The presidential election in Belarus wasn’t free and fair, U.S. Secretary of State Michael Pompeo said in Warsaw on Saturday, without clarifying the U.S. stance on potential sanctions on Minsk.
TheEuropean Union Fridaysignaled it’s ready to impose sanctions on Belarus over the regime’s violent crackdown of protesters after last Sunday’s vote, which the bloc said was fraudulent. The bloc will start drawing up a list of officials linked to President Alexander Lukashenko who could be sanctioned.
While criticizing the use of violence during post-election protests in Poland’s eastern neighbor, Pompeo dodged the question on potential sanctions on Belarus or a need to repeat the ballot.
“We spent these last days on talks with our partners to understand what’s going on,” Pompeo told the briefing after meeting Polish counterpart Jacek Czaputowicz. “The common objective is to try to help as best we can the Belarusian people achieve sovereignty and freedom.”
Poland believes that a new, fair ballot should be held in Belarus, but key issues of who should organize the vote and how to manage the situation in the interim need to be decided, Czaputowicz told reporters.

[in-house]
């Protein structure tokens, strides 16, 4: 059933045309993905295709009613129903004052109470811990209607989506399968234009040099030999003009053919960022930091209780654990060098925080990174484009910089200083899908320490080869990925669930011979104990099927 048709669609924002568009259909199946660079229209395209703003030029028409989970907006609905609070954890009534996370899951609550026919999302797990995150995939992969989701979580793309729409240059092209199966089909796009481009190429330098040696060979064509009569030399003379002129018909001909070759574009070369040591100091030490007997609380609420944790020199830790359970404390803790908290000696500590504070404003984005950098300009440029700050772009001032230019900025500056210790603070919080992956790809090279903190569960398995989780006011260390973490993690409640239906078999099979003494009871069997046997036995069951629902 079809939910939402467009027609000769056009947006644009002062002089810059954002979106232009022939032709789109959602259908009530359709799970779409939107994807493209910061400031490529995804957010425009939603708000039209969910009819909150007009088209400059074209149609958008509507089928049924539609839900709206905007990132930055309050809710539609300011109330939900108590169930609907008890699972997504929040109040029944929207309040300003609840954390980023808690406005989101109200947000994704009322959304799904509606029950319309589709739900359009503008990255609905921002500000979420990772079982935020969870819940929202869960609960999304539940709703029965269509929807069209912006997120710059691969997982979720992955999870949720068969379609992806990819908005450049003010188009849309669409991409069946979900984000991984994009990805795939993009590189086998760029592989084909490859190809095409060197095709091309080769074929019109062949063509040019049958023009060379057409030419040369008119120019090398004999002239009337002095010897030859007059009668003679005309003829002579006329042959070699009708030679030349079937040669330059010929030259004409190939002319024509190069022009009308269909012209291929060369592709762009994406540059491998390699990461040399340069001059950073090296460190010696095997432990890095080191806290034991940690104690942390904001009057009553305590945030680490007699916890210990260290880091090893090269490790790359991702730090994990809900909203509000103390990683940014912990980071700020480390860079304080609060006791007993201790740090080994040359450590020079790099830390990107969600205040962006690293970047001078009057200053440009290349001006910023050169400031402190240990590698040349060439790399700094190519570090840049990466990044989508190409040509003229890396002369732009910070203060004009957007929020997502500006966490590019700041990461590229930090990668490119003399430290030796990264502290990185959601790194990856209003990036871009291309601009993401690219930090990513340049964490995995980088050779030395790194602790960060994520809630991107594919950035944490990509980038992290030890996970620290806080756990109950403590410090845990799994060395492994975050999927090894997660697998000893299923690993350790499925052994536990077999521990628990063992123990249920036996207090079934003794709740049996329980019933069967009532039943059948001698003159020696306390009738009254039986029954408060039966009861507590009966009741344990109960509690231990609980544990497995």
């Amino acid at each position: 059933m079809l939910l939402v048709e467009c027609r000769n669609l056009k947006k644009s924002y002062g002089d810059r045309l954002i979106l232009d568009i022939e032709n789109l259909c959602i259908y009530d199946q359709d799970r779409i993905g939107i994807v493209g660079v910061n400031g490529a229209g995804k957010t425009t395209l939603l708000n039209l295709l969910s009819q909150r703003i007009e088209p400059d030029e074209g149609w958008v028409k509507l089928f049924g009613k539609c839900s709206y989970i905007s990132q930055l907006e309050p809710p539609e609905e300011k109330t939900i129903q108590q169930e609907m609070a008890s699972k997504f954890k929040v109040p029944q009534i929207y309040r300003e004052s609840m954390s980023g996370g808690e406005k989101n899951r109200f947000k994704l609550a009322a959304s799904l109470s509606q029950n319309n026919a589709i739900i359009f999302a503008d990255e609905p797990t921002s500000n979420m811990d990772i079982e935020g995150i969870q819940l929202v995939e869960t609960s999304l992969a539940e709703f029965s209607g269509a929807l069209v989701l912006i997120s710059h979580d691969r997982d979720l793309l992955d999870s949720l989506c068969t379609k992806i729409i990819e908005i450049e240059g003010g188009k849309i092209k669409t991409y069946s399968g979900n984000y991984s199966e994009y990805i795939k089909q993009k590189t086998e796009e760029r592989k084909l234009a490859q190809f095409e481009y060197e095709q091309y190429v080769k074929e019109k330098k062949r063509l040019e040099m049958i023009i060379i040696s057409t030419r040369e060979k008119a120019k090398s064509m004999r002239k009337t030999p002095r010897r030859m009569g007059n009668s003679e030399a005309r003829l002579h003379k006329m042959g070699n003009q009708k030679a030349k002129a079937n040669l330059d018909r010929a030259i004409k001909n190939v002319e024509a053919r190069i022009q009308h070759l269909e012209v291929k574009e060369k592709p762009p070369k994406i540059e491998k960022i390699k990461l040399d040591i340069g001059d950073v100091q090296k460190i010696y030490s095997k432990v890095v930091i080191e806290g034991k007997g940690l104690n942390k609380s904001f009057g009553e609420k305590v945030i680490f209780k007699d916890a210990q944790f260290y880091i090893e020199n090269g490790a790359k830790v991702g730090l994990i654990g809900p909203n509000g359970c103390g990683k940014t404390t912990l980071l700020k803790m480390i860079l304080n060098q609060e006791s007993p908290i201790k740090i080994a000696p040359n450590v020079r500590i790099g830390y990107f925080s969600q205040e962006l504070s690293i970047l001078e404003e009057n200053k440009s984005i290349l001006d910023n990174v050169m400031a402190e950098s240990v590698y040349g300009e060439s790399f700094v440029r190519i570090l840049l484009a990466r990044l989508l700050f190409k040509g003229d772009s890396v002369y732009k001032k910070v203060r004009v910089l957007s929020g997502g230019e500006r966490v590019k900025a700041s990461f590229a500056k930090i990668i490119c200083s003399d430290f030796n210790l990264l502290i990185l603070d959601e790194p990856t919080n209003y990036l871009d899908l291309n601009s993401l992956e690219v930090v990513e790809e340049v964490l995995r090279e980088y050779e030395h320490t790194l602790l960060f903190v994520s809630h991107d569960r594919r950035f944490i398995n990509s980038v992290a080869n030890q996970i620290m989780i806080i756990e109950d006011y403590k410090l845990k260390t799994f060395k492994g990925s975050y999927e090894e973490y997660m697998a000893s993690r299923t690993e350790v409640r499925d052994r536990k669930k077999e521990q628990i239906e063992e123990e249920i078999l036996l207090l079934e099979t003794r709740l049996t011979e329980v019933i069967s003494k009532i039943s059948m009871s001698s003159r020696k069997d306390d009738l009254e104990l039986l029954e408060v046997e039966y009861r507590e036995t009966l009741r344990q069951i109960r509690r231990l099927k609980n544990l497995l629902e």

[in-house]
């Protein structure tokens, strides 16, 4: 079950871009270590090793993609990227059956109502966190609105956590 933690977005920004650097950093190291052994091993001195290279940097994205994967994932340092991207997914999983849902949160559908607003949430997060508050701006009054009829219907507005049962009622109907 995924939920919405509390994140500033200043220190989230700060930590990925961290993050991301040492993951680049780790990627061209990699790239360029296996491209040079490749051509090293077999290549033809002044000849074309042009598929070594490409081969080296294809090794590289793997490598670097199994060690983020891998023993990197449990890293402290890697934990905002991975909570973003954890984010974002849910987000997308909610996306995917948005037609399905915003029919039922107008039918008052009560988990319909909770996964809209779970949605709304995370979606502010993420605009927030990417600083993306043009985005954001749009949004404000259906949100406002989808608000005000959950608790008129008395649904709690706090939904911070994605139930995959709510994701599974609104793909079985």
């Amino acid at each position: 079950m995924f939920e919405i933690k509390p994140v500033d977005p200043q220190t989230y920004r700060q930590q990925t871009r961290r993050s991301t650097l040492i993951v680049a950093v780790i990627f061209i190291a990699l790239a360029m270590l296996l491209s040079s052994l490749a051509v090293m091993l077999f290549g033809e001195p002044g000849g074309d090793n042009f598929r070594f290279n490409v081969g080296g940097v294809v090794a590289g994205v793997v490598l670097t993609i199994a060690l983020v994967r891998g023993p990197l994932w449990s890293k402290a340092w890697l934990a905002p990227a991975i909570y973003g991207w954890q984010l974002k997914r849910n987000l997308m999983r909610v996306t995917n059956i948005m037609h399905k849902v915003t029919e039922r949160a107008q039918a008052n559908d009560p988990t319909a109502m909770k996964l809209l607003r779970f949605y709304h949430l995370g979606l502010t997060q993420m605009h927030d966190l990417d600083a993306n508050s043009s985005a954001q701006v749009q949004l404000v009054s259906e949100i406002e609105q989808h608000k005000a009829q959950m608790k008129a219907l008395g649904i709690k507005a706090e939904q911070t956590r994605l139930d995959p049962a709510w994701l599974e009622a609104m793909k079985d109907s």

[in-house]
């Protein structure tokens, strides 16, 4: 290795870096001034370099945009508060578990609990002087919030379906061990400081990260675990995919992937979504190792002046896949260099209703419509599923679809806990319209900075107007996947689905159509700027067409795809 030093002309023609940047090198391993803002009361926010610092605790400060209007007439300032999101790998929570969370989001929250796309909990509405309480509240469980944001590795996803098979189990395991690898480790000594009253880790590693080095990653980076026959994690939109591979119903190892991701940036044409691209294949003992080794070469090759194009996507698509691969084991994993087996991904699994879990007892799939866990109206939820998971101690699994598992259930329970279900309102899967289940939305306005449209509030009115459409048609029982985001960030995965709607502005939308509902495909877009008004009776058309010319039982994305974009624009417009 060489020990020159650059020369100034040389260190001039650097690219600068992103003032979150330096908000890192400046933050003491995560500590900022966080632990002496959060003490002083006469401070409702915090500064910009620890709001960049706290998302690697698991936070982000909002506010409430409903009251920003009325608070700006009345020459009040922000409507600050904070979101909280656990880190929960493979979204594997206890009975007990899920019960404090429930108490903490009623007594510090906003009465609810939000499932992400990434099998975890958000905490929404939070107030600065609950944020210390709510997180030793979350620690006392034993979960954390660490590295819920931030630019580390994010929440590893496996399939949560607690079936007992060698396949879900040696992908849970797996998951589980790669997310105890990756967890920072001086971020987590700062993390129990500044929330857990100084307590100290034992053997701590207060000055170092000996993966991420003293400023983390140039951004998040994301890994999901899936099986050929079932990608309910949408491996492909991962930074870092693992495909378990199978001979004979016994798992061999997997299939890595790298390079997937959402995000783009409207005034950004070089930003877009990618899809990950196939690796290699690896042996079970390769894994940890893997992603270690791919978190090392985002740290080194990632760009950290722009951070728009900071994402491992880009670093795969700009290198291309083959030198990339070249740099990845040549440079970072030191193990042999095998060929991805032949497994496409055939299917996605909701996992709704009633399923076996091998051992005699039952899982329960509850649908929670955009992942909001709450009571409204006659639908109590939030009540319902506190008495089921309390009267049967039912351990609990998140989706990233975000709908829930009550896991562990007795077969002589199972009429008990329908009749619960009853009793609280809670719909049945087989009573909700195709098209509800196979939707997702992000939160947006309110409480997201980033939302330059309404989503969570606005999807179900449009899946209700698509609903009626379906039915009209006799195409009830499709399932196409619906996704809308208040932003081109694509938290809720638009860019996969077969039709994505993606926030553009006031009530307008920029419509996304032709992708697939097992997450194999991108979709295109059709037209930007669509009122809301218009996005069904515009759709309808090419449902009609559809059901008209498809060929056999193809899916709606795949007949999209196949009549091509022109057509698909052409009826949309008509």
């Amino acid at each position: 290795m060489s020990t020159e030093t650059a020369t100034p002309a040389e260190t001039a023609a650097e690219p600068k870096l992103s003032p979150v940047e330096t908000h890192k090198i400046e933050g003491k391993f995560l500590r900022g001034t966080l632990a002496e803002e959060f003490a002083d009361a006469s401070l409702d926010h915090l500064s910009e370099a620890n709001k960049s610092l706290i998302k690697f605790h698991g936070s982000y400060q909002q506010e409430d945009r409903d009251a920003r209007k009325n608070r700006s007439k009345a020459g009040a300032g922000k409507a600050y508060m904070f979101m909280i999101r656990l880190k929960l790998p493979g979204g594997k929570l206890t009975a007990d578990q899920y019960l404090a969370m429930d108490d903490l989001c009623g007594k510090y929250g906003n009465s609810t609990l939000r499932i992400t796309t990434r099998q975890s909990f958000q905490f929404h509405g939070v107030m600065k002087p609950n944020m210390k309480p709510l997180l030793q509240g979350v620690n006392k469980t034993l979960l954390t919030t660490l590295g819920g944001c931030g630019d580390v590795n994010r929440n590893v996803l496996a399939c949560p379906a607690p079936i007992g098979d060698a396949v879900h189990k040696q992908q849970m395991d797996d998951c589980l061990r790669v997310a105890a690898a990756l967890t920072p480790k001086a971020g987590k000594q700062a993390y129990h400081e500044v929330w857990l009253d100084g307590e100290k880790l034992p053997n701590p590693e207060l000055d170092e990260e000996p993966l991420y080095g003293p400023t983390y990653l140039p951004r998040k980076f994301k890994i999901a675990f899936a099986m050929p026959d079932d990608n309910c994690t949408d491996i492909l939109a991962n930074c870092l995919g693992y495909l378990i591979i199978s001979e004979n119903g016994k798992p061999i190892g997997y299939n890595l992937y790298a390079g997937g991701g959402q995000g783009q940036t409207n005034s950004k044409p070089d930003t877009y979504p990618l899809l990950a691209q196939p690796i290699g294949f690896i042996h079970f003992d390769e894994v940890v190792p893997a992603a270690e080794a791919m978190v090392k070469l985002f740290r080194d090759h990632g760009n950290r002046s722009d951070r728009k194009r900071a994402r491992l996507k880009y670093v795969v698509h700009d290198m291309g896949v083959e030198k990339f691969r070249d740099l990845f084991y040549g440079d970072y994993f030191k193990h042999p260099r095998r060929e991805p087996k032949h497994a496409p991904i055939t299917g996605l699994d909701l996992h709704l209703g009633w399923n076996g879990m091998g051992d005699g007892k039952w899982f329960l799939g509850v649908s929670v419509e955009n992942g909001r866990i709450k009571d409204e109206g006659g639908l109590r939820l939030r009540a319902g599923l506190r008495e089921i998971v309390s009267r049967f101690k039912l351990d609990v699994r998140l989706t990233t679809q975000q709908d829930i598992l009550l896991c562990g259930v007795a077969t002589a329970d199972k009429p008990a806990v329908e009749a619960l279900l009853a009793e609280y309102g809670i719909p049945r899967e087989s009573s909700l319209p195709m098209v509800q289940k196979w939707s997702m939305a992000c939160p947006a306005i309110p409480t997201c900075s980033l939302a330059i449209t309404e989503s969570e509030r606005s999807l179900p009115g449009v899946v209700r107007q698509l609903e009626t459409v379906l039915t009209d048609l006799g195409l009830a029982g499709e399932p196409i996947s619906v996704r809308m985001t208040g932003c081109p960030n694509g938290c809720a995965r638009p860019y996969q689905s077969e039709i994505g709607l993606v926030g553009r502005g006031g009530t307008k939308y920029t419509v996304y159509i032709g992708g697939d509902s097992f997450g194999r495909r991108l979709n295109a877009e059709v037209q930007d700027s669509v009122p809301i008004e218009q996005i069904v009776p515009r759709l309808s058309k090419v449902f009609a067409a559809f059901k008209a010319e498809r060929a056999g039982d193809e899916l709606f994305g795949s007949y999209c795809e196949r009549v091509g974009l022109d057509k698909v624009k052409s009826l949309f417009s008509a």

Warsaw was the last stop on Pompeo’s Central European tour. The U.S. Secretary of State visited the Czech Republic, Slovenia, Austria and Poland to discuss security, including in 5G network development, but the trip agenda has been dominated by a growing unrest in Belarus.
Earlier on Saturday, Pompeo signed an expandeddefense cooperation agreement with Poland that will result in 1,000 additional U.S. personnel sent to the eastern European country in rotations.
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